The music industry
In 2004, Sony Music merged with BMG, the German based music giant, in a deal worth £3.4b, reducing the number of music ‘majors’ from five to four.
In an attempt to block this merger it was reported that Impala, a trade organisation representing over 2000 independent music labels, demanded that the EU Commission for Competition block this merger because it would weaken music diversity and limit independent producer’s access to retailers and to the radio. The EU Commission did look at the vertical integration in the EU music industry, but even after widespread protests from independent labels and consumer groups,, the merger was allowed to go ahead on the grounds that the growth of internet piracy was sufficient justification for the merger.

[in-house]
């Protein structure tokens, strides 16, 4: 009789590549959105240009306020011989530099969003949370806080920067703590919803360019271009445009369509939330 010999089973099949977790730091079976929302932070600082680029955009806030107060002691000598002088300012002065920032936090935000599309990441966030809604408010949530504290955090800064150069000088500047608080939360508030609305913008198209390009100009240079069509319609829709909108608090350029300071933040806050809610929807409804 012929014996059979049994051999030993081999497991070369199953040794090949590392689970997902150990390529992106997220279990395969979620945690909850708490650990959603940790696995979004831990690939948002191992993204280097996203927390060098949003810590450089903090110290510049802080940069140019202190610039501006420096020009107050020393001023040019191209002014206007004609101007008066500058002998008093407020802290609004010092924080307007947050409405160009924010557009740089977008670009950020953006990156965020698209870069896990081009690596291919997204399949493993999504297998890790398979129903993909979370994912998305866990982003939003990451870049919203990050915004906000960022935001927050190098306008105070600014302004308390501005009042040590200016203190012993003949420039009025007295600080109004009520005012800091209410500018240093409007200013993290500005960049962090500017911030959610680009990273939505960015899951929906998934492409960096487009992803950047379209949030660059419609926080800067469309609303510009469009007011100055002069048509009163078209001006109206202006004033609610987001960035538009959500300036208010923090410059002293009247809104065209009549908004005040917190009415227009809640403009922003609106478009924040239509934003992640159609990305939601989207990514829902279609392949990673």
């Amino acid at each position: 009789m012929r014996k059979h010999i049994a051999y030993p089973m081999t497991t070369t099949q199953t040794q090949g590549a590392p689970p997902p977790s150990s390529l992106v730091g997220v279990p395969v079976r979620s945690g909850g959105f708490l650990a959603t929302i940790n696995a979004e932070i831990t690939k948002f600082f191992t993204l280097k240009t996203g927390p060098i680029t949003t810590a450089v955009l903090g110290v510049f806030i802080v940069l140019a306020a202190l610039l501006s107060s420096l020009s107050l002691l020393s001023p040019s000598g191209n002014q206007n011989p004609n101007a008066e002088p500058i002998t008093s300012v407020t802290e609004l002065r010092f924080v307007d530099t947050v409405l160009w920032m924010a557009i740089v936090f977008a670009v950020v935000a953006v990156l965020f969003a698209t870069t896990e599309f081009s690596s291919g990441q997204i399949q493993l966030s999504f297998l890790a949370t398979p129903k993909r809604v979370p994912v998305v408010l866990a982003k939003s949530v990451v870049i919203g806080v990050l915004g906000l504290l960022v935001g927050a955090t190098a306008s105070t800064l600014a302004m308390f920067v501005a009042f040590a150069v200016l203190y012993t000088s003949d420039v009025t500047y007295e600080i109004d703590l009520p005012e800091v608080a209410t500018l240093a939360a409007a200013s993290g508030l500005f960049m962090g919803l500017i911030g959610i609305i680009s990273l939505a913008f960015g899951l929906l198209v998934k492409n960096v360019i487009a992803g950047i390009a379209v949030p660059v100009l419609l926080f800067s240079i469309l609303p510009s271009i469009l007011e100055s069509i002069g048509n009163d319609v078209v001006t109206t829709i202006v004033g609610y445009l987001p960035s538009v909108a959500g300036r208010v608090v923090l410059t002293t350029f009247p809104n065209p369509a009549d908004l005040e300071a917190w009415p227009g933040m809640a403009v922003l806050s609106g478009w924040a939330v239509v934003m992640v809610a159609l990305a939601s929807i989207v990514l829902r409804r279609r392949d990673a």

EMI broken up
In 2012 the London based EMI group was broken up, selling its recorded music operation to UMG and its publishing division to Sony, reducing the number of major players in the market to three. In order to comply with European and US competition requirements, both UMG and Sony were required to sell off some of their catalogue and operations to non-major companies.
By 2016, global music market shares were:
Price fixing of downloaded music
In 2006 the four leading US music producers at the time, Sony BMG, Universal, Warner and EMI were accused of price fixing downloaded music.